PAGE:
But again, for those who feel a fed pivot is right around the corner, the ISM prices paid index came in at 67.6 in December vs.70 in November. While this means prices are rising at a slower pace, they are still rising quite rapidly. Remember, a reading of 50 would indicate stable prices. So, 67.6 is still much too fast for the fed to stop hiking rates, much less start cutting rates. But Wall Street lemmings are infatuated with weak data, and so, they really became overly ebullient with the news that the largest part of the economy is now contracting. The major averages soared over 2% on the day we learned that the economy was now blatantly falling apart.
However, this is exactly the Pavlovian behavior that Jerome Powell is seeking to break. Our central bank’s reflex is to infuse the economy with a massive amount of new money at the first whiff of every recession. This is what caused the market to lose faith in the dollar’s purchasing power in the first place. That playbook had worked well since the crash of 1987, all the way to the COVID pandemic in 2020. This is because inflation had been dead and buried thanks to the work of Paul Volcker and the credibility he regained on behalf of our central bank. Unfortunately, after decades of abusive fiscal and monetary largess, that faith in our central bank has been lost. Hence, Wall Street continues to underestimate Powell’s determination to disabuse the market of its mistaken belief that the Fed will automatically pave over every economic and stock market pothole.
Now, please understand I’m not saying the Fed will never pivot back to QE and ZIRP. It will indeed. However, that decision will come much later and with much more trepidation than what Wall Street is expecting. It will probably come after one of the following conditions occurs: the credit markets freeze, shadow banks begin to file for bankruptcy, the major averages drop by 45-50% from their peak, core PCE inflation falls to 2%, or we have two back-to-back negative non-farm payroll reports. Until then, it is the notion of a perpetual fed put that Powell needs to end.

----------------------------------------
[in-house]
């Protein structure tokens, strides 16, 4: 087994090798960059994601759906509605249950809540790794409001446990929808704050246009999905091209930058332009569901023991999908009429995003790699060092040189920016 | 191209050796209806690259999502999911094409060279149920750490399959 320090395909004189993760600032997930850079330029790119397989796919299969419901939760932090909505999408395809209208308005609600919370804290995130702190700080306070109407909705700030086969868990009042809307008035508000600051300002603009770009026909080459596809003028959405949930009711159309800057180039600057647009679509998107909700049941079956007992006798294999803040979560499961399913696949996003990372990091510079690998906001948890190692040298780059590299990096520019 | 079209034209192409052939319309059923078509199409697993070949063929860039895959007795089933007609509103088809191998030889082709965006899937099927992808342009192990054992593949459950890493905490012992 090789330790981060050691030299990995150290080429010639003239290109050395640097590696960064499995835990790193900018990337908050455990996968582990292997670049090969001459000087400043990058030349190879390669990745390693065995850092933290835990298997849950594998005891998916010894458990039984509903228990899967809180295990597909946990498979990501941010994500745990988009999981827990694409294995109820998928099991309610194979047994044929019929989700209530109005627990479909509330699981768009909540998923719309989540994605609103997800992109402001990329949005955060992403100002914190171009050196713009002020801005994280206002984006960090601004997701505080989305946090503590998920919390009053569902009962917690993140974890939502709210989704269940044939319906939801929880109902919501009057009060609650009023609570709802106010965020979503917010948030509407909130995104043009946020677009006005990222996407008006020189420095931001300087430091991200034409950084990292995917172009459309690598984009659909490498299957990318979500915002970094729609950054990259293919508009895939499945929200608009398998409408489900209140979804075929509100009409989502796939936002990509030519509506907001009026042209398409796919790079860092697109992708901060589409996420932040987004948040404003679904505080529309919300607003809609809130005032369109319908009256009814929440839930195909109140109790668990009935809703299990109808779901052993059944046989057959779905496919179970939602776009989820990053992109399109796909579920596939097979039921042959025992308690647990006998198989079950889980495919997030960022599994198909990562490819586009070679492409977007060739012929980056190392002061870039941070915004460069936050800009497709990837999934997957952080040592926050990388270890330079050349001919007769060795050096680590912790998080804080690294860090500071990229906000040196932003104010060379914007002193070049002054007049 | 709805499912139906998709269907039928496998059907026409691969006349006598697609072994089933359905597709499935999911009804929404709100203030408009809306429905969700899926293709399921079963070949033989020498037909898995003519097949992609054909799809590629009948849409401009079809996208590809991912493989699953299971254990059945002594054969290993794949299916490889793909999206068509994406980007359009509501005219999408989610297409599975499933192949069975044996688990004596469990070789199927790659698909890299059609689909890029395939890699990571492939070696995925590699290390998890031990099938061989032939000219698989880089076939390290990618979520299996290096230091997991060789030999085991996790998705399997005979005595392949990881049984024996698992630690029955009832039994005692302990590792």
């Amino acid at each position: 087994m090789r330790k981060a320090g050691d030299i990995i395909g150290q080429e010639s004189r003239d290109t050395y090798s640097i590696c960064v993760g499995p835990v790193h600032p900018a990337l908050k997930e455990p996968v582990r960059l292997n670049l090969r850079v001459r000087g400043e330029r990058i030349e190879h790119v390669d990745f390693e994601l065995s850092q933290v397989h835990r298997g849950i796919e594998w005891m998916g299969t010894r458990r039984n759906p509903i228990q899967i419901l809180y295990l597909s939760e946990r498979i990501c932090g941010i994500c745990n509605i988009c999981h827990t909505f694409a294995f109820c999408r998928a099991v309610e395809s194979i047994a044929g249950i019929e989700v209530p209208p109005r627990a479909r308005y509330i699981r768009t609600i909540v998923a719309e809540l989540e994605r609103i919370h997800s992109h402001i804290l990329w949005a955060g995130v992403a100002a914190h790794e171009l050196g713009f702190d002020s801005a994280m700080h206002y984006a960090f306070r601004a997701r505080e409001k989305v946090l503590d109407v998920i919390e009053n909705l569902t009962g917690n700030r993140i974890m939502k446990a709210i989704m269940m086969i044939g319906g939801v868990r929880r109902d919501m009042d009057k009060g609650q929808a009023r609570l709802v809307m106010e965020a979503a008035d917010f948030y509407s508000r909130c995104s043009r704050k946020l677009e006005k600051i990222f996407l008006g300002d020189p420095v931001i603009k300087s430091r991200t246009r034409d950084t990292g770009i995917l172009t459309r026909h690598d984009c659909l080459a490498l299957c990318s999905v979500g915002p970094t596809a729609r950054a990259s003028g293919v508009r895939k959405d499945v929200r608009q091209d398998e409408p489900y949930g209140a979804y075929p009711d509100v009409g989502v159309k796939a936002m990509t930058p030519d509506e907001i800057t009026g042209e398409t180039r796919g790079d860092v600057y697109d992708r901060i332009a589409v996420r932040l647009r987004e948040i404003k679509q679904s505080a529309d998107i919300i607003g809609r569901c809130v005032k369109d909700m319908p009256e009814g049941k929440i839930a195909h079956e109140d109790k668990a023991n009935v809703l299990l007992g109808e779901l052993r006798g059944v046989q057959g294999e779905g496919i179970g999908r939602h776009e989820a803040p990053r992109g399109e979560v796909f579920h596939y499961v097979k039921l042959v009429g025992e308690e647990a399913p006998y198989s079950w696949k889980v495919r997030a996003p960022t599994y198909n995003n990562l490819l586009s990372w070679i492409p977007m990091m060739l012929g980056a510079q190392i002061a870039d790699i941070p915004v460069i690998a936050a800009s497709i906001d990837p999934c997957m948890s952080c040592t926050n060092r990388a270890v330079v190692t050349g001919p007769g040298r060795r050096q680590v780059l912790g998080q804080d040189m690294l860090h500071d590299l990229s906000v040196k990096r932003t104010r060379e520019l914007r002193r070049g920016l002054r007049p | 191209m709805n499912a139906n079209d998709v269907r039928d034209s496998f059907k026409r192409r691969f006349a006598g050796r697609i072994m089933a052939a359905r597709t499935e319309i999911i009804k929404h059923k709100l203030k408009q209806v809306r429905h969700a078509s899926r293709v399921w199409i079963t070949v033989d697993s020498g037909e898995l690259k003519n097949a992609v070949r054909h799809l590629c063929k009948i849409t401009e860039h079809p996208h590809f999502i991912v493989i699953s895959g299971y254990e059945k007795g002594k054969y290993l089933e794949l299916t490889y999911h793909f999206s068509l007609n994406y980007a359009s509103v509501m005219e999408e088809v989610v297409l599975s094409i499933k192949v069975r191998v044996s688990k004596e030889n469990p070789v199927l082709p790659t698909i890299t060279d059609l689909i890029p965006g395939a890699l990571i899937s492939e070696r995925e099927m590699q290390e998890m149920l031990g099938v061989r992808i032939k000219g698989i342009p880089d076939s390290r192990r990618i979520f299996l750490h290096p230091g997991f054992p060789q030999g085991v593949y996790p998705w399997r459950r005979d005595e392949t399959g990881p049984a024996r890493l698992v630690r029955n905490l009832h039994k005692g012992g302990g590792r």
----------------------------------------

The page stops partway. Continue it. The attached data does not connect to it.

Therefore, there should be a 5% Fed Funds Rate by March; and then the FOMC will seek to hold it there for as long as possible–some members have stated it will remain there well into 2024. That means rates will have been raised by 500 bps in one year after being below 1% for ten of the last fourteen years. Such a situation has never happened before…nothing even close. These lagged monetary effects, along with massive QT, will hit the economy hard this year. The bottom line is this: the economy is now shrinking, and the Fed is still hiking rates and reducing the money supply. And, it will not be easing monetary policy any time soon, not with CPI at more than 3x the Fed’s target.
The reopening of China is providing yet another excuse for a short-term bounce in the market. Nevertheless, the joke is on the perma-bulls, who believe this is now a green light for a new bull market to begin, even though valuations are absurdly high and earnings are about to suffer a significant decline.
The Top 5 NASDAQ Stocks to Own for New Year 2023
Even in the worst of times, markets have rallied back. Just as they always have. So, if you’re thinking of quitting the market, don’t. There are plenty of bargains and hot investing ideas to jump on. In fact, here are five of our best ideas for 2023.